My story I think is one that may not be particularly dissimilar from many currently at Cambridge. I’m the first person in my family to go to university, and indeed the first [of my family] to leave my hometown of Wolverhampton for those formative four years. I was the nerdy kid at school, the only one in its history to make it to Cambridge. I spent a lot of my childhood helping my mother care for my late father, who was diagnosed with primary progressive MS.
I can still remember when I got the letter to say I’d got in. I was on the school bus going home with my younger sister after someone at my comprehensive state school asked me whether I’d heard anything about my application. I hadn’t, and I was convinced it was a bad omen. But when I got in the house, I discovered my mother had left me the acceptance letter to open myself. I knew it must be good news, because the envelope was quite full! I ran around the house screaming, while my sister rang all our family to tell them the news. After four years at Cambridge, where I received full maintenance grants, won the George Peabody Scholarship, the Shuard and Simms Prize and the Charter Scholarship, I have been able to reflect on my experience there.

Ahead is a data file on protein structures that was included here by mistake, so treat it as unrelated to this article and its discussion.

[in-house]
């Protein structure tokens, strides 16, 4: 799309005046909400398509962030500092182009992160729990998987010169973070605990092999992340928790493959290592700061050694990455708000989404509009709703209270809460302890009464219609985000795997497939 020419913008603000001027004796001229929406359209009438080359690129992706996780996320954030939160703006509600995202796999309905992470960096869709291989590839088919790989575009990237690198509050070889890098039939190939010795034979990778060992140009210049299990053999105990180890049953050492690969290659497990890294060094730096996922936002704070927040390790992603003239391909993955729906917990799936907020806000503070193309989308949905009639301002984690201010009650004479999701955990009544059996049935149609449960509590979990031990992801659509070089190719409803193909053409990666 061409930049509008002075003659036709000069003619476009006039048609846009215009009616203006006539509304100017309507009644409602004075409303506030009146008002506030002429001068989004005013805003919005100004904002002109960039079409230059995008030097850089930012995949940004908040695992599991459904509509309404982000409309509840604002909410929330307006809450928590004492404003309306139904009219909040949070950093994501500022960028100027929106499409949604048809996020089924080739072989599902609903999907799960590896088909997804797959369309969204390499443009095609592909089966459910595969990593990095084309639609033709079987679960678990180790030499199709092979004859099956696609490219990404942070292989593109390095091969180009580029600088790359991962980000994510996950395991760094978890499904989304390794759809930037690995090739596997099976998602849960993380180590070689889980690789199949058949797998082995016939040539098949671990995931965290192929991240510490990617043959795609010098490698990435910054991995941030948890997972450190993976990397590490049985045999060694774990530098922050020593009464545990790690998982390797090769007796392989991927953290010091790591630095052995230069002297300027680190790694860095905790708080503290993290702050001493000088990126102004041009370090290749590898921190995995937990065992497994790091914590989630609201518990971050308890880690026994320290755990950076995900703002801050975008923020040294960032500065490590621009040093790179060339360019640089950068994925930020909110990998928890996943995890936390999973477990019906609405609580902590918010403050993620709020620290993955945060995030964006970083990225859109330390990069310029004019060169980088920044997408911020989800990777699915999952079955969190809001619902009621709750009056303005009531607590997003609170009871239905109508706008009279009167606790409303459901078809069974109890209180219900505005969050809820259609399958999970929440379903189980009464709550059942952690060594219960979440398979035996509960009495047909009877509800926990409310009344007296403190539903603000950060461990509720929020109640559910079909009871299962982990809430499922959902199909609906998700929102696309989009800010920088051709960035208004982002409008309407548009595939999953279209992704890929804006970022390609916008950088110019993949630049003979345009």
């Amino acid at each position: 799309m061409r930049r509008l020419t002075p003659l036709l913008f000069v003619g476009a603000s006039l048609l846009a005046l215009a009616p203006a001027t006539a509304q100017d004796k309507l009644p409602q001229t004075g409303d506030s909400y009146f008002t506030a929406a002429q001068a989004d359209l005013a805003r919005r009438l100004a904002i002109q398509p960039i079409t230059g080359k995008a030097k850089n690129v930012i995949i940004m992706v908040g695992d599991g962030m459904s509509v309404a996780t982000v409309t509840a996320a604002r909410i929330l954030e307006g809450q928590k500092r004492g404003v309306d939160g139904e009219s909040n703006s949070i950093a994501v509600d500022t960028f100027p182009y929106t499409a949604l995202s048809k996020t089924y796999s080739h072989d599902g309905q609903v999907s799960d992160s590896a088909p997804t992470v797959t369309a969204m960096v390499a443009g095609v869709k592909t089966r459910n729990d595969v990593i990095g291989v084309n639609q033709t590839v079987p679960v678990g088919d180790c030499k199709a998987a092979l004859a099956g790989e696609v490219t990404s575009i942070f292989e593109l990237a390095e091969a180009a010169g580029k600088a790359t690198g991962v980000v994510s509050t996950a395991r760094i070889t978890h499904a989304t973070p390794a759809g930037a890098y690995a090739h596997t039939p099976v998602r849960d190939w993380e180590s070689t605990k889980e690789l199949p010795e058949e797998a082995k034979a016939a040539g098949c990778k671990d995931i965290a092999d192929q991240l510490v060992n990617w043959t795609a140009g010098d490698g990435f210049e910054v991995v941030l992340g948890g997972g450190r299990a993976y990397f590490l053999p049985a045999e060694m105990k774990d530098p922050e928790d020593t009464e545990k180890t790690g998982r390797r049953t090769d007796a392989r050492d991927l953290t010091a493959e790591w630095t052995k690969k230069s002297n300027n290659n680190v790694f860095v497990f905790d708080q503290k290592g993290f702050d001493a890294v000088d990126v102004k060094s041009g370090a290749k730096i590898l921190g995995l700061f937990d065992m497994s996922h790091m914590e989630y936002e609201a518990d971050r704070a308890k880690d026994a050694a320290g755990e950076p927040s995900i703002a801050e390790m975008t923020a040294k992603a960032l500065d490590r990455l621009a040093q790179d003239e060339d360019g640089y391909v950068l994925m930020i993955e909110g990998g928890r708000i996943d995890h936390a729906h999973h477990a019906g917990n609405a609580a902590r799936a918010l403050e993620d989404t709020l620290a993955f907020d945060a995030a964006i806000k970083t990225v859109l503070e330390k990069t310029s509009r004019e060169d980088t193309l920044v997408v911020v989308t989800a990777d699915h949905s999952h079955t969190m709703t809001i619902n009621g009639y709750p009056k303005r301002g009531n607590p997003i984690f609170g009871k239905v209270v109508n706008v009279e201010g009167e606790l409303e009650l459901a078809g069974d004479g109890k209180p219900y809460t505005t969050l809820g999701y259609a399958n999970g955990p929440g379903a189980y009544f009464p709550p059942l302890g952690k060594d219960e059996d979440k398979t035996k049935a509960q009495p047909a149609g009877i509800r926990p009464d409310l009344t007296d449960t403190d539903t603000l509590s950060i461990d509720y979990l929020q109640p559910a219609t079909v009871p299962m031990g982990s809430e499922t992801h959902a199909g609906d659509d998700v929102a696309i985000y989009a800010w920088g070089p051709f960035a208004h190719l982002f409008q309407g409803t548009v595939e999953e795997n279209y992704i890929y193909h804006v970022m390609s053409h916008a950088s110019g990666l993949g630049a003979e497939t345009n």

Once I graduated, with Distinction, I had to move home. I was on the dole for three weeks trying to find a job, and spent the weekends emptying the penny jars in my house to take to the bank with my sister. I eventually found a job as a recruitment officer at a care company, a role I worked in for three months before being promoted to PA to the directors. During the next two years, I discovered I really enjoyed writing the company’s articles and newsletter, and remembered the work experience I did at the local paper, the Express & Star, when I was 15. After two years, I saved enough money to make the jump to London, where a lot of my Cambridge friends had immediately moved after graduating. I built up the courage to apply for a place at News Associates, Wimbledon, and managed to pass the entrance exam. After that, I secured a job as a PA in a Government body, where I worked for 15 months. My time at News Associates resulted in me being accepted on work placements at the Coventry Telegraph and the Express & Star. I wrote for Southwest Londoner, the Hillingdon and Uxbridge Times and the Ealing Times whilst working full time, before managing to get a freelance job at the London Evening Standard for a few months. Working from 4pm to 2am at the Standard, then getting up to go to my normal day job from 8am was tough, but it made me realise how important journalism was to me, and how much I really wanted to be a reporter.